Another Closed Session for Council

Nearly 25 percent of the City Council's meeting time in 2011 was done behind closed doors.

The Hyattsville City Council is set to hold another closed session at tonight's meeting. Agenda item number 10, put forth by Mayor Marc Tartaro, asks to close the council meeting "to discuss personnel issues, proposed property acquisition, contract negotiations and to obtain legal advice from the City Attorney." 

The Hyattsville City Council uses closed sessions frequently. Almost a quarter of the City Council's meeting time was spent behind closed doors in 2011.

According to data from meeting minutes, the City Council convened 48 times in public hearings, regular sessions, work sessions and special sessions (the difference between the last three is largely academic in Hyattsville) for a total of 104 hours and 23 minutes last calendar year. Of that time, 78 hours and 45 minutes was spent in open session. The other 25 hours and 38 minutes was spent behind closed doors. The median duration of a City Council closed session in 2011 was 46 minutes.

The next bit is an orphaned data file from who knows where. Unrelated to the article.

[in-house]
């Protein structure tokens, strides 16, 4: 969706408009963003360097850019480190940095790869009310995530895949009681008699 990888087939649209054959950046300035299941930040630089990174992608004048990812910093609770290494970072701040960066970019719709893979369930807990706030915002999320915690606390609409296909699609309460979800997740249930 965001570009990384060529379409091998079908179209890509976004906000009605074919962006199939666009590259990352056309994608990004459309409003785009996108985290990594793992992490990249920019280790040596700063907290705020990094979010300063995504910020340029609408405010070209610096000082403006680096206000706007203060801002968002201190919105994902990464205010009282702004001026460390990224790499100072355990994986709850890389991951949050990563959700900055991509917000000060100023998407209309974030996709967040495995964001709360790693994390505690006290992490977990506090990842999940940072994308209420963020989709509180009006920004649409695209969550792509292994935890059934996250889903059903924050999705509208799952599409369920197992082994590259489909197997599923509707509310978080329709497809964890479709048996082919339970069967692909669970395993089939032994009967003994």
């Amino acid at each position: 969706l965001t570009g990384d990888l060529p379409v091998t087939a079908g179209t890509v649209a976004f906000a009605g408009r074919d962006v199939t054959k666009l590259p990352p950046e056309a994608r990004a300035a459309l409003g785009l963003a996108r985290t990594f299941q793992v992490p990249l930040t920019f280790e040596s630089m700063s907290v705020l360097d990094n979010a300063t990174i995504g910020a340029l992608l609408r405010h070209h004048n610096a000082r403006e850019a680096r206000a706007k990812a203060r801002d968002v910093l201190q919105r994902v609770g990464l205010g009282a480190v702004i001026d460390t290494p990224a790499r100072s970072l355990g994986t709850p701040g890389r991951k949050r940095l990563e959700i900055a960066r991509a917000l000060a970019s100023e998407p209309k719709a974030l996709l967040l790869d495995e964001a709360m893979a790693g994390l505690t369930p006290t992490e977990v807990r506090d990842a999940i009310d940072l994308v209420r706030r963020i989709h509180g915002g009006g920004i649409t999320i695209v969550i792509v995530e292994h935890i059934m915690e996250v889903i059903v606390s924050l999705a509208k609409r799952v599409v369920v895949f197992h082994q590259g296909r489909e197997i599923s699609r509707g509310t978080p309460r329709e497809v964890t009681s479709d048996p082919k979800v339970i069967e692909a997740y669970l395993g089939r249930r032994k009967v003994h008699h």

These durations do not include the time spent in one closed session held on Nov. 7 , for which information could not be found. 

More than half of all meetings held by the City Council in 2011 included a closed session, 26 out of 48. Only 21 meetings held in 2011 did not include a closed session. 

The most prevalent reasons for going into closed session are to discuss personnel matters, to receive legal advice and to discuss property aquisition. The City Council has a number of employment vacancies at the moment, and has been litigating at least three open Federal lawsuits filed against the city over the last year-and-a-half. 

In conversation, members of City Council such as Ward One Councilor Candace Hollingsworth and Ward Two Councilor Shani Warner say that the closely guarded topics discussed in closed sessions usually are discussed in open session at the following council meetings. Both encourage a close parsing of open council dialogue to get at the full scope of closed session discussions.

Maryland's Open Meetings law allows public bodies to hold closed sessions to discuss 14 topics, ranging from personnel issues to discussions about public safety like the deployment specifics of police and fire services, and to conduct investigations on criminal conduction, among others. 


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